Ahead of Wimbledon 2022, Russian player avoids ban by changing nationality: Report

Ahead of Wimbledon 2022, Russian player avoids ban by changing nationality: Report

Dzalamidze will gear up to take part in the women's doubles with Serbian partner Aleksandra Krunic

Ahead of Wimbledon 2022, a Russian player -- Natela Dzalamidze -- has undergone a change in her nationality to avoid a ban. For the unversed, the Wimbledon organisers, the All England Club had announced in April, that players from Russia and Belarus would be barred from competing this year in the aftermath of Russia's invasion of Ukraine.

Nonetheless, an All England Club spokesman revealed to The Times that they were powerless to interfere in Dzalamidze's change of nationality (to Georgian). He mentioned that as this was a matter for the Women's Tennis Association (WTA) and the International Tennis Federation (ITF), the All England Club couldn't do much about it whereas Dzalamidze had even satisfied all her entry requirements. "Player nationality, defined as the flag they play under at professional events, is an agreed process that is governed by tours and the ITF," the spokesman said.

Ahead of Wimbledon 2022, Russian player avoids ban by changing nationality: Report
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After her nationality change, Dzalamidze will gear up to take part in the women's doubles with Serbian partner Aleksandra Krunic, when the tournament kicks off on June 27.

Wimbledon's ban

The ban of Russian and Belarus players from the iconic tournament was a big announcement. It made heads turn and led to a widespread reaction in the tennis world, with the WTA and the ATP going ahead and stripping the marquee tournament of ranking points. So far, no other Grand Slam tournaments have taken such a big step with the US Open recently announcing that Russia and Belarus players will be able to participate in the fourth and final Grand Slam of the year under a neutral flag.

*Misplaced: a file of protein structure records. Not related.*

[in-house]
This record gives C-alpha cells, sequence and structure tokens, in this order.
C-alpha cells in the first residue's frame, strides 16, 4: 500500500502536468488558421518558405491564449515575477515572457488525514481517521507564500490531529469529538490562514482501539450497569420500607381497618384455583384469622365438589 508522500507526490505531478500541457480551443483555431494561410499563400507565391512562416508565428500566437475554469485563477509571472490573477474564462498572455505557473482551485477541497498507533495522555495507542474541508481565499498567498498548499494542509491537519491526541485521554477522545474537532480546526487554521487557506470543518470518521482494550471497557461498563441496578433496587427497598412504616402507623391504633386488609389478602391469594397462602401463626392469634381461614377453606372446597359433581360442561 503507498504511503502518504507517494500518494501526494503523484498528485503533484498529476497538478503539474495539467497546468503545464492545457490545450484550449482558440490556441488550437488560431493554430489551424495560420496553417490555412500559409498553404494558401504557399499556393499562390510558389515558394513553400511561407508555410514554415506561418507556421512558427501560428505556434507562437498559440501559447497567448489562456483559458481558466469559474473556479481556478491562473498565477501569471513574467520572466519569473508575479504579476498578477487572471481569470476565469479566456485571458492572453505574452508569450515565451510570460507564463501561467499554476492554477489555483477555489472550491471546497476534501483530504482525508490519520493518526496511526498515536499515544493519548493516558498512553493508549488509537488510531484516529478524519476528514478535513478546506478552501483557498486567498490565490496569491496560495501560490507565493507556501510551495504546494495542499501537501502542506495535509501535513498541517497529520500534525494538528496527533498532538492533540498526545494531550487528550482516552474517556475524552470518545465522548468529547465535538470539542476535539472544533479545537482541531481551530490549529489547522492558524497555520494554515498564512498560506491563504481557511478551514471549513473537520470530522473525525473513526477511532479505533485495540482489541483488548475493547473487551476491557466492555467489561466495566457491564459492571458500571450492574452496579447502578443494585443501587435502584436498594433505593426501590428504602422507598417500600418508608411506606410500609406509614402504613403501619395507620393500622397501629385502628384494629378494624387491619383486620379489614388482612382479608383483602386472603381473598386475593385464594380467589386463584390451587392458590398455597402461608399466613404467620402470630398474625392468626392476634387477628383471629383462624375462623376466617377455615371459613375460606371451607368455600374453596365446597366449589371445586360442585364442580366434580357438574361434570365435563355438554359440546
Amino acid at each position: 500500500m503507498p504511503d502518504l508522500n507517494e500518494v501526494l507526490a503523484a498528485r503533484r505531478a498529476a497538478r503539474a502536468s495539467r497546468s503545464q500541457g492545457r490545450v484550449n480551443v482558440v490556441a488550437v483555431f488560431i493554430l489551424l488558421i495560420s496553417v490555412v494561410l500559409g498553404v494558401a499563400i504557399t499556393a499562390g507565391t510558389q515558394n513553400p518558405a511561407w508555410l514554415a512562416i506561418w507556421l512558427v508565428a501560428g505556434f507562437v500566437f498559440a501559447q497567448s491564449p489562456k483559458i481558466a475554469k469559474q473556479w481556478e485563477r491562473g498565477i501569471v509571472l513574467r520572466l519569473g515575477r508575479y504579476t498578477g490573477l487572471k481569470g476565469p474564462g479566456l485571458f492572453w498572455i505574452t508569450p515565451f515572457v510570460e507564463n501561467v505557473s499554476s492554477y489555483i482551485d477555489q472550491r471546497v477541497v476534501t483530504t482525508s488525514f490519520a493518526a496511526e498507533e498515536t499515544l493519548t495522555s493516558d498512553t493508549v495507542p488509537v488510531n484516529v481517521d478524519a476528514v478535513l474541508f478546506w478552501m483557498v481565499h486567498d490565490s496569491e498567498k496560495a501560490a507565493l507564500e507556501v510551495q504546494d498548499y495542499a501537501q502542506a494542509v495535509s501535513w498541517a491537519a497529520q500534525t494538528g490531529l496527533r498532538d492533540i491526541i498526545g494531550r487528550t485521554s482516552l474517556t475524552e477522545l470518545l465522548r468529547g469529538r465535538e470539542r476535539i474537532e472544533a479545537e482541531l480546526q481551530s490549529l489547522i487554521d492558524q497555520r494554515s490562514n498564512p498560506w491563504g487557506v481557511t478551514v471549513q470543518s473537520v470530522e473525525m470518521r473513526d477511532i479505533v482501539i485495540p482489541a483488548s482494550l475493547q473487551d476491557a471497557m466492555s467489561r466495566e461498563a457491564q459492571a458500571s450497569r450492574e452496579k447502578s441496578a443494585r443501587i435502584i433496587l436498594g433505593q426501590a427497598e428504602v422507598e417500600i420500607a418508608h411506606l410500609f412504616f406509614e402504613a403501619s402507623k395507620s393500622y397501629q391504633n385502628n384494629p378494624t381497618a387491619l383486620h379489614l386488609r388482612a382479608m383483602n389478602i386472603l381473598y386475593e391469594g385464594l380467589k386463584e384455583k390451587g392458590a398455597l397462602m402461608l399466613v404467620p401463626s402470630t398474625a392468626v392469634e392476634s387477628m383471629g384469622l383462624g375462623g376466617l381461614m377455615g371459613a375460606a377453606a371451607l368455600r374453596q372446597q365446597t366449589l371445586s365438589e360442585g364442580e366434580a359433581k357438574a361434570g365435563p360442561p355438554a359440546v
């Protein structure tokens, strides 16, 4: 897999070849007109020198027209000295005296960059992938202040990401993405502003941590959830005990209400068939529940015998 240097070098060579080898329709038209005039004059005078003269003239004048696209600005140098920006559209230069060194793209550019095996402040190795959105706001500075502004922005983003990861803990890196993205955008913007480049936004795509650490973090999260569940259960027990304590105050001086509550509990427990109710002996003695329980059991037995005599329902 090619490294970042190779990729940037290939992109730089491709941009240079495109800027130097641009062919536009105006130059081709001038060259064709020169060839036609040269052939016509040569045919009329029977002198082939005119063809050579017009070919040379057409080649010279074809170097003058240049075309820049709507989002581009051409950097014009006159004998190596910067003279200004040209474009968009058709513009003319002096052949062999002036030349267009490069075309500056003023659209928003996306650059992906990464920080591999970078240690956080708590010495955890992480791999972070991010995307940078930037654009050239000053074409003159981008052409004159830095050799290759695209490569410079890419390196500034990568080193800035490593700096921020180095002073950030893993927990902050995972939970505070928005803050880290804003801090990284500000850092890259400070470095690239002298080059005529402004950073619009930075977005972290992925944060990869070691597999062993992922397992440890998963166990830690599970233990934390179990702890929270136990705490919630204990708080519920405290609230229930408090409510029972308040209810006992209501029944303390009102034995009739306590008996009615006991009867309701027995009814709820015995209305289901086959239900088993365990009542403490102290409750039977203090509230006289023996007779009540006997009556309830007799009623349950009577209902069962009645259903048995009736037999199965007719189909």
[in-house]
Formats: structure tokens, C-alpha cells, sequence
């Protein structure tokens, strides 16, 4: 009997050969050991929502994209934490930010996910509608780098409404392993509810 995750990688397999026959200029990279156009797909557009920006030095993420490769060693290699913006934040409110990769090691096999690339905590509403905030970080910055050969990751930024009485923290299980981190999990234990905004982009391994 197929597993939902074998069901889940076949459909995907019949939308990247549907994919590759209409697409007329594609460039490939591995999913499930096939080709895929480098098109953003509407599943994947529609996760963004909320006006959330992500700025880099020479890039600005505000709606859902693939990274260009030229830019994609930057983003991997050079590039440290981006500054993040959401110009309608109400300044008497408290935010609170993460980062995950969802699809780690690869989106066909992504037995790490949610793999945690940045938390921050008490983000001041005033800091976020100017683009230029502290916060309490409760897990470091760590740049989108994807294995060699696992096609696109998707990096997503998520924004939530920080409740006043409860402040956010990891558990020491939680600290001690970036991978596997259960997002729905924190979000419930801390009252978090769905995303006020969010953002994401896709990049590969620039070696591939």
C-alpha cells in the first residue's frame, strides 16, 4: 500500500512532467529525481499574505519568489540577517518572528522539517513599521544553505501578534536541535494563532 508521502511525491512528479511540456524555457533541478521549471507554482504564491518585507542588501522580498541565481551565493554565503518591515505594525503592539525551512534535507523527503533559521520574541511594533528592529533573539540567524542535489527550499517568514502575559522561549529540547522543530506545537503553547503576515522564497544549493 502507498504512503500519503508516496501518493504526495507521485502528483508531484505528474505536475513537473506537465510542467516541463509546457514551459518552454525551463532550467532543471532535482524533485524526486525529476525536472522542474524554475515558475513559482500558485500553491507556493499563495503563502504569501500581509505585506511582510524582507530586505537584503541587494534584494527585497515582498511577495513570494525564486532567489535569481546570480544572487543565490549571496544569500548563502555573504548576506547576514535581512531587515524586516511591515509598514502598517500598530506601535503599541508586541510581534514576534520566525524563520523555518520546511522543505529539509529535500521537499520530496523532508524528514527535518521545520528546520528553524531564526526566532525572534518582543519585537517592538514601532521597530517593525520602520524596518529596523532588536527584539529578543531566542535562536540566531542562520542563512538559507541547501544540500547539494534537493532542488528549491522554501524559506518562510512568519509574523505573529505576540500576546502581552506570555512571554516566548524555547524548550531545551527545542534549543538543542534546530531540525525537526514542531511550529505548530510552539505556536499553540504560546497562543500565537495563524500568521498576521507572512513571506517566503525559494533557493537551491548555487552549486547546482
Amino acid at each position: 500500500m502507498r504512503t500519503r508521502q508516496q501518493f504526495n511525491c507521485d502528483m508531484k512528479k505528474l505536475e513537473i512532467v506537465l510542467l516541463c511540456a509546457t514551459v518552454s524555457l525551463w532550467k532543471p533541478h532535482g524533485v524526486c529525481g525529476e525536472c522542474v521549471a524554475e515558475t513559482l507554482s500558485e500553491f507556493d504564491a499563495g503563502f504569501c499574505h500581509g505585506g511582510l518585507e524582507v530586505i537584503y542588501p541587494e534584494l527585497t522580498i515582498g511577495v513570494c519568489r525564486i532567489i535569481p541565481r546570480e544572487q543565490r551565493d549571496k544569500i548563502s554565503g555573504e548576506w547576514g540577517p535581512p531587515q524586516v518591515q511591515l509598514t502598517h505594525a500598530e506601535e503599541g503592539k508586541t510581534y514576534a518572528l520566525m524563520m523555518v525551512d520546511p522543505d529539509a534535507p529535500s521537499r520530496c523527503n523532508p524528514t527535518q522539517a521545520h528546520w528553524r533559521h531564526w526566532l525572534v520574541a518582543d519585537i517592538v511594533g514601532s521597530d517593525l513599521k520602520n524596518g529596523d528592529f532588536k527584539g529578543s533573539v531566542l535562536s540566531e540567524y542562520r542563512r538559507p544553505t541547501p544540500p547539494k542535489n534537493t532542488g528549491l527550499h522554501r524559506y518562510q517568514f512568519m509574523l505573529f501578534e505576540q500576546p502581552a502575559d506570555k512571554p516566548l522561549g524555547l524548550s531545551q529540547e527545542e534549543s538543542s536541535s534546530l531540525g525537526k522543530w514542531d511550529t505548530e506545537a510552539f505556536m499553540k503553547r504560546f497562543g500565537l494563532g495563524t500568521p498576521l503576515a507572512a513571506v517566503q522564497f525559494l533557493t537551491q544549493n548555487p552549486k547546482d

Following the criticism of the ban, two All England Club officials had even defended the decision during a news conference, saying that the "intensely tough and agonising decision" to restrict players from Russia and Belarus from Wimbledon this year was carried out only due to Russia's invasion of Ukraine.

Citing the club’s “responsibility to play our part in limiting the possibility of Wimbledon being used to justify the harm being done to others by the Russian regime,” Chief Executive Sally Bolton said, “we believe that this decision is the only viable option for Wimbledon.”

While all eyes are on the marquee event to commence next week, Wimbledon's ban will see some big-ticket players missing out, such as world number 1 Daniil Medvedev as well as two-time major winner 32-year-old Victoria Azarenka.

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